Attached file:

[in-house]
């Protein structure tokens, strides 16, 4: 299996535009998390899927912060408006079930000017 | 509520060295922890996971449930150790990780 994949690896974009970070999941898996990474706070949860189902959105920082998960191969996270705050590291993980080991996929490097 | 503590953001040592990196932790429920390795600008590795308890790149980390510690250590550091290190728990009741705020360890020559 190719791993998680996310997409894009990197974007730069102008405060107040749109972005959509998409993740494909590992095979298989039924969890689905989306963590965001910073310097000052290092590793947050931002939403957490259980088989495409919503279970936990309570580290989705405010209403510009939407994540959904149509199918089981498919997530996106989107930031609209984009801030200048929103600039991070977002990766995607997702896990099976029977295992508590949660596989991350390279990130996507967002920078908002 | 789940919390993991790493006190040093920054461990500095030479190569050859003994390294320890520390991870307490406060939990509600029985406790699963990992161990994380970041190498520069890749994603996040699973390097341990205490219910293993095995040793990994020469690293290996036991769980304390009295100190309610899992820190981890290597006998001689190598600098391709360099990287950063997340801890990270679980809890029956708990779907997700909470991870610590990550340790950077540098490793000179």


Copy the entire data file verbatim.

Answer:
[in-house]
């Protein structure tokens, strides 16, 4: 299996535009998390899927912060408006079930000017 | 509520060295922890996971449930150790990780 994949690896974009970070999941898996990474706070949860189902959105920082998960191969996270705050590291993980080991996929490097 | 503590953001040592990196932790429920390795600008590795308890790149980390510690250590550091290190728990009741705020360890020559 190719791993998680996310997409894009990197974007730069102008405060107040749109972005959509998409993740494909590992095979298989039924969890689905989306963590965001910073310097000052290092590793947050931002939403957490259980088989495409919503279970936990309570580290989705405010209403510009939407994540959904149509199918089981498919997530996106989107930031609209984009801030200048929103600039991070977002990766995607997702896990099976029977295992508590949660596989991350390279990130996507967002920078908002 | 789940919390993991790493006190040093920054461990500095030479190569050859003994390294320890520390991870307490406060939990509600029985406790699963990992161990994380970041190498520069890749994603996040699973390097341990205490219910293993095995040793990994020469690293290996036991769980304390009295100190309610899992820190981890290597006998001689190598600098391709360099990287950063997340801890990270679980809890029956708990779907997700909470991870610590990550340790950077540098490793000179």